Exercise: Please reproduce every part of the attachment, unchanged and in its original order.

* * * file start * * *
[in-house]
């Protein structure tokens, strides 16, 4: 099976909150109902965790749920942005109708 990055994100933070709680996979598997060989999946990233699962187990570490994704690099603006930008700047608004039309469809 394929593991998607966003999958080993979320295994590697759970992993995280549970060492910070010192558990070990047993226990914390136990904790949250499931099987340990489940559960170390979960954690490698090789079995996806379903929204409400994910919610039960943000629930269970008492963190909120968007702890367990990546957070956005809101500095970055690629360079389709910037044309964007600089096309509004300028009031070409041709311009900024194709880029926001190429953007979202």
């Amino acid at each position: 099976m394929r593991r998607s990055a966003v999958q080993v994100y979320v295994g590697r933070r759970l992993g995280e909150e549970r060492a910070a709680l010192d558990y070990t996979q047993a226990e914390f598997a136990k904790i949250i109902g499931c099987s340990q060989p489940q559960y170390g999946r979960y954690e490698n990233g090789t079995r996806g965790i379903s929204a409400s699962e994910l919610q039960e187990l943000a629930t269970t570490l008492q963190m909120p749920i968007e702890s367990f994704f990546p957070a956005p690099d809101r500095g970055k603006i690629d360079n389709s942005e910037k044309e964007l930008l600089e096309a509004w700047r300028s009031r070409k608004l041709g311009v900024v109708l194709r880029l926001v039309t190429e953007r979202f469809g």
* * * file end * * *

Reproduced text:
[in-house]
């Protein structure tokens, strides 16, 4: 099976909150109902965790749920942005109708 990055994100933070709680996979598997060989999946990233699962187990570490994704690099603006930008700047608004039309469809 394929593991998607966003999958080993979320295994590697759970992993995280549970060492910070010192558990070990047993226990914390136990904790949250499931099987340990489940559960170390979960954690490698090789079995996806379903929204409400994910919610039960943000629930269970008492963190909120968007702890367990990546957070956005809101500095970055690629360079389709910037044309964007600089096309509004300028009031070409041709311009900024194709880029926001190429953007979202």
């Amino acid at each position: 099976m394929r593991r998607s990055a966003v999958q080993v994100y979320v295994g590697r933070r759970l992993g995280e909150e549970r060492a910070a709680l010192d558990y070990t996979q047993a226990e914390f598997a136990k904790i949250i109902g499931c099987s340990q060989p489940q559960y170390g999946r979960y954690e490698n990233g090789t079995r996806g965790i379903s929204a409400s699962e994910l919610q039960e187990l943000a629930t269970t570490l008492q963190m909120p749920i968007e702890s367990f994704f990546p957070a956005p690099d809101r500095g970055k603006i690629d360079n389709s942005e910037k044309e964007l930008l600089e096309a509004w700047r300028s009031r070409k608004l041709g311009v900024v109708l194709r880029l926001v039309t190429e953007r979202f469809g």